A new way of thinking about Asia

Where exactly does the term “Asia” come from?  Have we ever stopped to think about that?  Well, the folks at Asia for Educators (part of Columbia Teachers’ College) have.  Their site East Asia in Geographic Perspective has some interesting insights into what Asia really means, and how we define that part of the world.

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6 comments on “A new way of thinking about Asia

  1. Devon Strunk says:

    After reading the above mentioned article I was reminded of a time in 2nd grade when I was sitting in my classroom staring at a political map of Eurasia and Africa. I said to myself “you could walk from Seoul, South Korea to Madrid, Spain without getting your feet wet (If you disregarded canals and rivers you might need to cross), so why are they different continents?” Later I thought by my logic you could walk from say Jerusalem, Israel/Palestine to Cape Town, South Africa or from Vancouver, Canada to Santiago, Chile without getting your feet wet (again disregarding any canals or rivers). There for if the divisions of continents was only by large bodies of water like say an ocean then there are only 4 continents in the world Antarctica, Australia, America, and Afro-Eurasia (the four As if you will).

  2. riannacello says:

    Devon – I believe that in other countries (I think maybe Russia?), they teach exactly that – four continents, rather than 7.

  3. Jacky Cheng says:

    I believe Asia is a land that although connected to Europe has many mountains and seas separating it. Maybe that’s where Asia comes from. i.e. A-sia or sea…(possibly?) These environments may have formed when the tectonic plates were moving a long, long time ago. Why else would it have been once called Eurasia? Most likely because it was most like flat lands that bordered each other.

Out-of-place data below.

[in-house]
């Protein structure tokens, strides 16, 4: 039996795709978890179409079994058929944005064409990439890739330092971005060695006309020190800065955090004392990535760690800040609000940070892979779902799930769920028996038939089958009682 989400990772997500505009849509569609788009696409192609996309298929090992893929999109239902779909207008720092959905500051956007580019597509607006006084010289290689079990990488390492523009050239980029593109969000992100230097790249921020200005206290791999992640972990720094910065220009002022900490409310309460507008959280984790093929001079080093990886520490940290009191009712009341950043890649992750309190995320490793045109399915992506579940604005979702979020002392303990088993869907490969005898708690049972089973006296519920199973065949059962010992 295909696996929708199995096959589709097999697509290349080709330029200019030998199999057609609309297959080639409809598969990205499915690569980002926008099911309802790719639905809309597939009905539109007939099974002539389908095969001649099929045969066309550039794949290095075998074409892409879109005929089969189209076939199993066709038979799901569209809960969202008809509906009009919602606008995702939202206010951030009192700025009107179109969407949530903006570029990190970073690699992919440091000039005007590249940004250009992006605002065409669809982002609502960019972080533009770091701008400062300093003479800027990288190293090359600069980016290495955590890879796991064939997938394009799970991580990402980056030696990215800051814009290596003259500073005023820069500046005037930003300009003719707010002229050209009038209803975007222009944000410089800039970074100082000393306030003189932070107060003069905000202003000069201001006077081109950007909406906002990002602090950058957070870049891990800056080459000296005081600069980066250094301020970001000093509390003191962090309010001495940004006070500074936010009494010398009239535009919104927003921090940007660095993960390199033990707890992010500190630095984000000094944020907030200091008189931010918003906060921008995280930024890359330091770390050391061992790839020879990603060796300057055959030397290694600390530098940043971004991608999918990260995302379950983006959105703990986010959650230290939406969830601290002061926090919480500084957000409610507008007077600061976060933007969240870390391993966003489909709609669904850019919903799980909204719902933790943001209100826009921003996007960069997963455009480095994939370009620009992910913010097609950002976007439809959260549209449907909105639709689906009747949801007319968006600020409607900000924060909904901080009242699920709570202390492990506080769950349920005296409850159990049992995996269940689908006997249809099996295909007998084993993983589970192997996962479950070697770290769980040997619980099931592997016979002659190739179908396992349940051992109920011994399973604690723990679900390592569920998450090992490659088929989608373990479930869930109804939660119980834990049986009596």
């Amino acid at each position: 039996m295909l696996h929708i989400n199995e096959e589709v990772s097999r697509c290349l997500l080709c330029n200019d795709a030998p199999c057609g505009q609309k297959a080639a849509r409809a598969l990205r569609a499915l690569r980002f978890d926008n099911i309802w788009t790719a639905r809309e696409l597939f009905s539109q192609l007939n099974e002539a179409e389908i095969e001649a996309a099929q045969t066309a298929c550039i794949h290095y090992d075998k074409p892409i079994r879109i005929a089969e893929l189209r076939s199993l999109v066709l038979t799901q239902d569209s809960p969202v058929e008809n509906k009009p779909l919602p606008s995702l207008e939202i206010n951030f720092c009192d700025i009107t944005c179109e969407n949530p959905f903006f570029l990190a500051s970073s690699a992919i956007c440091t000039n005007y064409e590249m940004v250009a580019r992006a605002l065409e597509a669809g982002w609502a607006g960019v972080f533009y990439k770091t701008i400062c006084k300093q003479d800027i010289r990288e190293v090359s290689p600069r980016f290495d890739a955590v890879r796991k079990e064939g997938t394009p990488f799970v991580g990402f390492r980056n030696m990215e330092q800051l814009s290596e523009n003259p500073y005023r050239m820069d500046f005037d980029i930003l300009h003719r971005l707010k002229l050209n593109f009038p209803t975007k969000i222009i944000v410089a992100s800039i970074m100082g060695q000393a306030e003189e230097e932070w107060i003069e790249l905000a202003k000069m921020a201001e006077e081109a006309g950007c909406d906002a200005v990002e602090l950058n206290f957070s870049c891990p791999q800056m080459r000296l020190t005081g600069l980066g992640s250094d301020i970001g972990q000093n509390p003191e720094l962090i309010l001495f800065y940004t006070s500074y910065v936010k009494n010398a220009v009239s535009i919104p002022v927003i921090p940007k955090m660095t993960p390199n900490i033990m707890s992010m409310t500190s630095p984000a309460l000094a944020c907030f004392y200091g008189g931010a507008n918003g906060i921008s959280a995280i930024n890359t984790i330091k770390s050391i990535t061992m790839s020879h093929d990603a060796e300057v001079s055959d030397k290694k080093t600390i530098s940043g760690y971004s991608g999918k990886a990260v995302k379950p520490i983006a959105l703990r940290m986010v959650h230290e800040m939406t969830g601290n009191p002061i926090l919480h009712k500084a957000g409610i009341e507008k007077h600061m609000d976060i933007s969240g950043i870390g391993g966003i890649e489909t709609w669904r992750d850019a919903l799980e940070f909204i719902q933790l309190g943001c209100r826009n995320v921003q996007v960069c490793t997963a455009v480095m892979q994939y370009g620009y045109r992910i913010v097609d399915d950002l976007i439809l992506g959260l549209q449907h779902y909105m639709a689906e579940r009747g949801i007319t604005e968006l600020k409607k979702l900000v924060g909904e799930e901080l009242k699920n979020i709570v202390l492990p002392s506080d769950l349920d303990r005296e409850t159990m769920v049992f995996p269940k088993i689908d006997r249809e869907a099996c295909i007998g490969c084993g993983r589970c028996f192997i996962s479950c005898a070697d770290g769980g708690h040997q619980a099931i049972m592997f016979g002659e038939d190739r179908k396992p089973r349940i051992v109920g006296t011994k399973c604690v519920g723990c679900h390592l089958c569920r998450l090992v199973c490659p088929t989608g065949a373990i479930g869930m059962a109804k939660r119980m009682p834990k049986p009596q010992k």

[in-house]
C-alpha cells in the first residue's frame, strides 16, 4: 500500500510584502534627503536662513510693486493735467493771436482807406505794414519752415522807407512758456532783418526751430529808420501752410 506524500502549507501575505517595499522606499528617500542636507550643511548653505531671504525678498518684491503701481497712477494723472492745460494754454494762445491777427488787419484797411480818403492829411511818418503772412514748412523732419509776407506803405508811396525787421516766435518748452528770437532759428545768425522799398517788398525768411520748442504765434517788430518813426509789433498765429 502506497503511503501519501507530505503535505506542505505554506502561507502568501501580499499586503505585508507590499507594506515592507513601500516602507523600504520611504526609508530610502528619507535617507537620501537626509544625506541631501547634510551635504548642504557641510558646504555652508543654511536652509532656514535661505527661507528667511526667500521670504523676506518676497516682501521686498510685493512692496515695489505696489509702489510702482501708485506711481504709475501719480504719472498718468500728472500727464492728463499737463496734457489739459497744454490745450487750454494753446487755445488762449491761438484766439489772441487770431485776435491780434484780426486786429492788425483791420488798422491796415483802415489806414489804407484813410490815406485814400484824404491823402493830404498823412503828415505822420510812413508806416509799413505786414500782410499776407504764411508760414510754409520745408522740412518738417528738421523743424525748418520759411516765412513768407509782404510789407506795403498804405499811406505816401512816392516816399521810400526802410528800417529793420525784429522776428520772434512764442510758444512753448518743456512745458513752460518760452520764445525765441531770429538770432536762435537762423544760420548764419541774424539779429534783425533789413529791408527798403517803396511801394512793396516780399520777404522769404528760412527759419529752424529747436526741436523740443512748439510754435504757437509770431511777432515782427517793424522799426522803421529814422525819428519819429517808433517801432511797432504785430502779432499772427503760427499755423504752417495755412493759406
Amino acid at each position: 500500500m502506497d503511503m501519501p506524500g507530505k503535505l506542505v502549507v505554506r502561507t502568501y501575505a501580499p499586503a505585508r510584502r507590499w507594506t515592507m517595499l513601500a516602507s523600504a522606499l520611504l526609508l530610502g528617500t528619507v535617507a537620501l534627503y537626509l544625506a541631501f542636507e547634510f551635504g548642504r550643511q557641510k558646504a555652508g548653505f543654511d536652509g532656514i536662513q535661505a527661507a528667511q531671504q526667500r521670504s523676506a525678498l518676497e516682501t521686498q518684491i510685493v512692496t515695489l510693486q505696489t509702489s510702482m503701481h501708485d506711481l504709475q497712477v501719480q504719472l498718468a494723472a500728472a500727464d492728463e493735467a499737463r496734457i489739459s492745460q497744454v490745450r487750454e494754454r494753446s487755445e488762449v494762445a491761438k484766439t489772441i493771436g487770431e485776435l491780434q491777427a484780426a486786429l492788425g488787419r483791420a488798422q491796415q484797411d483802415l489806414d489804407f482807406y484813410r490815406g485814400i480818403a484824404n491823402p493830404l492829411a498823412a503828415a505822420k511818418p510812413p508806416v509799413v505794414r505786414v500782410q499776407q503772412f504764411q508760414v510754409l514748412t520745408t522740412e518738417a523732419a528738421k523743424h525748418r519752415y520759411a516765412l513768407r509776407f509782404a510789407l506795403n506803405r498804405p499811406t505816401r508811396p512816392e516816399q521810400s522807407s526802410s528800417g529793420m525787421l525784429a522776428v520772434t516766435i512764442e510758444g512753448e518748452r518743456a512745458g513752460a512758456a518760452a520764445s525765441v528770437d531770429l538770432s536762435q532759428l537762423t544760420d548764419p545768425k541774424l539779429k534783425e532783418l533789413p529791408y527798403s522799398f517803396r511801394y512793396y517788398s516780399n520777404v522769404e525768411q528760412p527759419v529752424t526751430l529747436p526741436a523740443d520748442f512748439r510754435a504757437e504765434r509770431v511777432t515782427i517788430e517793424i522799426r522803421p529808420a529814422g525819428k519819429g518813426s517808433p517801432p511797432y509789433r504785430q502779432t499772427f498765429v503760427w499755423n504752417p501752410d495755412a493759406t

4. Jessie Stratton says:

    I agree with everything that Devon says. I mean, if you really considered how people classify a continent as it’s own area, some people would say it’s just the land and the sub-surrounding areas. But I think that every continent has more to it, that makes it what it is: it has it’s own unique flavor, different cultures and languages, etc. After reading the articles, truthfully i thought “why can’t we just call Asia a continent and be done with it?” Why do we have to get technical with what we’ve learned in the past? But now i can see that there is more to just learning there are 7 different continents that make up the world. You have to dig deeper to learn about what each continent really brings to us and how we can learn from the rest of the world. 🙂

    • riannacello says:

      Jessie: I like what you said about unique flavor, different cultures and languages. That does bring up another question though >;) If a continent is defined by that then what holds Europe together as one continent? What about Asia? Are all the cultures the same in those regions?

      And thank you, Jessie, for replying to another comment – this is exactly what I was hoping for!!

  5. Jesle Choi says:

    Agree 100%. I mean all the continents out there aren’t just a piece of land and the location isnt’t what makes up the continent. It’s all the unique bits here and there. Personally if I had to answer your question -“If a continent is defined by that then what holds Europe together as one continent? What about Asia? Are all the cultures the same in those regions?” Honestly speaking people in the same continents have similar cultures. But to answer that question, not being prejudiced or anything I think partially its the looks. Look at it realistically, asians look asian and european look european and american look american (no offense). And no culture is the same in Asia. Every culture is different. Look at Korea and China and Vietnam, they are similar in some way but they are more different. I’m not saying its the looks that hold up a continent but it is a helping factor. I just wanted to state my opinion thats all.

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